WEASELHEAD RING ROAD IMPACT STUDYCategory: 2017, Community Grant, Current, Grant, Land Use
Construction of the South West Calgary Ring Road (SWCRR) started in fall 2016. A section of the highway runs along the western (upstream) boundary of the Weaselhead Natural Environment Park, located at the head of Glenmore Reservoir in Calgary. The highway will cross the Elbow River floodplain on a ~10m high, one kilometer long earthen embankment. Three 145m long parallel bridges (north carriageway, south carriageway, and local road) will be built where the highways cross the river. To allow for this design 1.2km of the Elbow River will be redirected to a constructed channel and the original channel filled in. Two stormwater ponds will be built upstream of the bridges to collect runoff from east and west sections of the road and the Glenmore Trail interchange before discharge to the river. The highway is expected to carry 80,000 to 100,000 vehicles/day upon completion in 2021.
The Environmental Impact Assessment for the SWCRR details the expected impacts to terrestrial and aquatic habitats upstream and downstream of the Elbow River crossing. The mitigation measures proposed, should they be successful, were considered by the Province to render the expected negative impacts acceptable when compared with the financial costs of alternative designs. In this context, the Society initiated the SWCRR Impact Study. The objective of the Study is to assess the impacts of the SWCRR on ecosystems in the Weaselhead from construction to completion and to evaluate the actual success of the mitigation measures adopted.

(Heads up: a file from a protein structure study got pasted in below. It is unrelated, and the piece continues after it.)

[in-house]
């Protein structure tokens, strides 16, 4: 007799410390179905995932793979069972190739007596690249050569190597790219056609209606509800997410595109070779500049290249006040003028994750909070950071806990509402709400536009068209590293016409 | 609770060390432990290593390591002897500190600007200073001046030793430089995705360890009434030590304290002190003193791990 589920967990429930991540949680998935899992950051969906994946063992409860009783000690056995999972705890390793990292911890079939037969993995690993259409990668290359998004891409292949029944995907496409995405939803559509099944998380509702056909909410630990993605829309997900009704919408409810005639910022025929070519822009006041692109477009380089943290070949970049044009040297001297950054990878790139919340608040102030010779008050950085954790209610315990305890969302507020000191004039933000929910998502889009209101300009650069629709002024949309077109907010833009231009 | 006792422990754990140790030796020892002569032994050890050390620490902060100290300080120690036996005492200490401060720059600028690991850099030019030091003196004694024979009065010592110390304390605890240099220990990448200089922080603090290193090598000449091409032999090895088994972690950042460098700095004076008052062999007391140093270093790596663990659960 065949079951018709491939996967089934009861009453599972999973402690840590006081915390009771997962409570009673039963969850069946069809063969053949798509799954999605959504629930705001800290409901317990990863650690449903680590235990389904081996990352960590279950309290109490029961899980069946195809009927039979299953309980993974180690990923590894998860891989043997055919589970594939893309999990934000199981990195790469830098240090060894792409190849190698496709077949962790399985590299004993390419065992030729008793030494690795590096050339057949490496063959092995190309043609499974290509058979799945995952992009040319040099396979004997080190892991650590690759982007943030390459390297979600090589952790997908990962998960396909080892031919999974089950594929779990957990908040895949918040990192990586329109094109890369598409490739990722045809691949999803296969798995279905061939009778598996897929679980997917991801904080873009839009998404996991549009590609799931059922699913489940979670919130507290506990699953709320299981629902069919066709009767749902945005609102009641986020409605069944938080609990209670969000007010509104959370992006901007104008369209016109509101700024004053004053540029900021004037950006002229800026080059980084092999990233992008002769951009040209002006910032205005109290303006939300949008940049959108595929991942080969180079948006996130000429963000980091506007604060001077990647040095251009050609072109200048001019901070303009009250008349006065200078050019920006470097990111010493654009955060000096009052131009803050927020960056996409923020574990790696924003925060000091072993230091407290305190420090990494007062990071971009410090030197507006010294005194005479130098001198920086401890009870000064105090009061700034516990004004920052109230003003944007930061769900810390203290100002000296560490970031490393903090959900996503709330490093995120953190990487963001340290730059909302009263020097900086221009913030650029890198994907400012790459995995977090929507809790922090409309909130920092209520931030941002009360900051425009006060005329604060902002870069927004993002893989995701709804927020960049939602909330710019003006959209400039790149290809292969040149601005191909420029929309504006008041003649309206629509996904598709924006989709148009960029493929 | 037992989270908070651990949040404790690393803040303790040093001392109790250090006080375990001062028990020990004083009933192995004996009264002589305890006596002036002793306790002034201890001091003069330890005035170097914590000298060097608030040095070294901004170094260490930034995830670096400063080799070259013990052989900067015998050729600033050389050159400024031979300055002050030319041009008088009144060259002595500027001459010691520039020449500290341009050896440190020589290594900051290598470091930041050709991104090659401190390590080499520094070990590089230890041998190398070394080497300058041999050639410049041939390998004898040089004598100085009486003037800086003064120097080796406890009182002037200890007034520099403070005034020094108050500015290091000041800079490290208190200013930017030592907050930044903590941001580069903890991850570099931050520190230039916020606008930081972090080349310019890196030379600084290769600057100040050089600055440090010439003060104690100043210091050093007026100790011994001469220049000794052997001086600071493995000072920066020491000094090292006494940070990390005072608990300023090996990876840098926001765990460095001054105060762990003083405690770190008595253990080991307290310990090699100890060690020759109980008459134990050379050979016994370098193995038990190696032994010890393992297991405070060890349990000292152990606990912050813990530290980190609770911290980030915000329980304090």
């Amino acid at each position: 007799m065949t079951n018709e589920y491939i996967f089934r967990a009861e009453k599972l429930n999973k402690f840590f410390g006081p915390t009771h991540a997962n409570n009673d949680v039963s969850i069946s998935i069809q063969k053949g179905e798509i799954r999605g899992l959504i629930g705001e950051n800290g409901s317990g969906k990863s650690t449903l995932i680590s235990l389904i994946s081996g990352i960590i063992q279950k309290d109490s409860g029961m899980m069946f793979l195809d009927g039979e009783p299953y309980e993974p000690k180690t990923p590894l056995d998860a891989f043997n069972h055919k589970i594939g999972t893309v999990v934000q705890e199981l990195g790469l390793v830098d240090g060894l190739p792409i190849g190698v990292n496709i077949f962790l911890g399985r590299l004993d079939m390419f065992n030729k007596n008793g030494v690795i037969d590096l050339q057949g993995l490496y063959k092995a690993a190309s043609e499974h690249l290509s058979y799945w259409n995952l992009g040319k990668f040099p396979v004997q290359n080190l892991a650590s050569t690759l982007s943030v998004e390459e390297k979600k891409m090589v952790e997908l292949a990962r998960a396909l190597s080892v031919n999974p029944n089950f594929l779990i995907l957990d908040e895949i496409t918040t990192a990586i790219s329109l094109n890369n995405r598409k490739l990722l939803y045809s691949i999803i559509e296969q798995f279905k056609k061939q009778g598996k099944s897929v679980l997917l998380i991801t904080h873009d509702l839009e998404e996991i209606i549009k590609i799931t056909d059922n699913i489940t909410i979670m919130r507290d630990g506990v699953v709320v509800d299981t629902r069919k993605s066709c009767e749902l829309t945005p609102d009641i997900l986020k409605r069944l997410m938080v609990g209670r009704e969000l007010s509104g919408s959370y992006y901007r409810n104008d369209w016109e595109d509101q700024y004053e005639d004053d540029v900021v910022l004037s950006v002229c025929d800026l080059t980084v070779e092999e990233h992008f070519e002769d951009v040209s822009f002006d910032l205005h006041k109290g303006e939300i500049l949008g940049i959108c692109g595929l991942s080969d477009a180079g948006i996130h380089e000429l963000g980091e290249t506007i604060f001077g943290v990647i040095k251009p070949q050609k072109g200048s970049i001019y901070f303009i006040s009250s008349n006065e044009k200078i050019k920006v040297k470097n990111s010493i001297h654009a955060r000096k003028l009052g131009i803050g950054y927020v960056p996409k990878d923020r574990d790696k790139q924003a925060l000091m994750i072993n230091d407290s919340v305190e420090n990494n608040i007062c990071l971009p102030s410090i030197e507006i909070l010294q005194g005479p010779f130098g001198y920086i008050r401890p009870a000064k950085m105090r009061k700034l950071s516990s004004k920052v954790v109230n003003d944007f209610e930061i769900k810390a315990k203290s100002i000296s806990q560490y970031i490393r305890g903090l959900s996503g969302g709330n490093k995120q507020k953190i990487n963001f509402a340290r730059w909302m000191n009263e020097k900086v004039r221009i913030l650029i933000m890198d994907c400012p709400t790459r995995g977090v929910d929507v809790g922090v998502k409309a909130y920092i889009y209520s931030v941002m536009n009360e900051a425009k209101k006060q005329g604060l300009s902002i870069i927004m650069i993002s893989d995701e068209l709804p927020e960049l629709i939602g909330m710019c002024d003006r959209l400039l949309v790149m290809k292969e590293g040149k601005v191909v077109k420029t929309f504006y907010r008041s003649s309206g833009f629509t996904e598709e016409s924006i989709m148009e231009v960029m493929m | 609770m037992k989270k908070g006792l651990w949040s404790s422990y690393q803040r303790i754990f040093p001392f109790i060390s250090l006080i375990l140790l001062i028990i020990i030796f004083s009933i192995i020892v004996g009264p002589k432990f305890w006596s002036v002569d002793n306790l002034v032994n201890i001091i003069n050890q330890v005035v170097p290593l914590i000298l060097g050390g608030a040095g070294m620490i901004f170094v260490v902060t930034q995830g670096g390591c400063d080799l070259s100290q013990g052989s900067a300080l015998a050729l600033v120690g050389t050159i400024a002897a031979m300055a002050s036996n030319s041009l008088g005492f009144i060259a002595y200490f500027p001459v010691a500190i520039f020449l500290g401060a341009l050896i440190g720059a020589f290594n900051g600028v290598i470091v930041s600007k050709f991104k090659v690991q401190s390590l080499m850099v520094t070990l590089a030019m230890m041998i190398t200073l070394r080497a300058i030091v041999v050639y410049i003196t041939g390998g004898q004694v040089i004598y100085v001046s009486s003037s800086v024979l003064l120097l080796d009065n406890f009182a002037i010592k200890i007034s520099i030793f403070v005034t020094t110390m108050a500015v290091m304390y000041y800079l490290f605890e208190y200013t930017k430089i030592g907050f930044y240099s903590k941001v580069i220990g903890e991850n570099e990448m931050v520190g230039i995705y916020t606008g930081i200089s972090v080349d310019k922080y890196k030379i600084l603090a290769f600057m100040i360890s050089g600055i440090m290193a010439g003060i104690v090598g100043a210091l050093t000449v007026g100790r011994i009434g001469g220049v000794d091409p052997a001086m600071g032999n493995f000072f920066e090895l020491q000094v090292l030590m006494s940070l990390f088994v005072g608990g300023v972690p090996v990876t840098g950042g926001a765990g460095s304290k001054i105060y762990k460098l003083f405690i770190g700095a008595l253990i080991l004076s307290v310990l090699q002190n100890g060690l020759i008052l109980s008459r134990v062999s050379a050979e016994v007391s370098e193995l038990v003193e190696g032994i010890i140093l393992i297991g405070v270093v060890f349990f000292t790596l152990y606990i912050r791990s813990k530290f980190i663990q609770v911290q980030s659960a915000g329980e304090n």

Baseline data prior to disturbance was collected in 2015/16. Habitat clearing, river channel excavation/armouring/bio-engineering, and road-bed grading will take place in 2017 and we wish to collect data again, employing the same sampling and analytical methods. The long-term aim of the Study will be to have comparable baseline data, construction phase data, and data from once the road is operational in 2021. This project will support the second year of data collection during the ‘construction’ phase.
Success of the project in the short-term will lead to a reduction of negative environmental impacts on the Weaselhead. Monitoring will provide early indications of negative impacts on terrestrial and aquatic ecosystem components and allow timely action to correct or improve mitigation.
Success in the long-term will be a detailed understanding of the environmental impacts of such projects and the effectiveness of common mitigation measures. This knowledge will be available to inform discussion around similar projects.
*Photo courtesy of John Mader.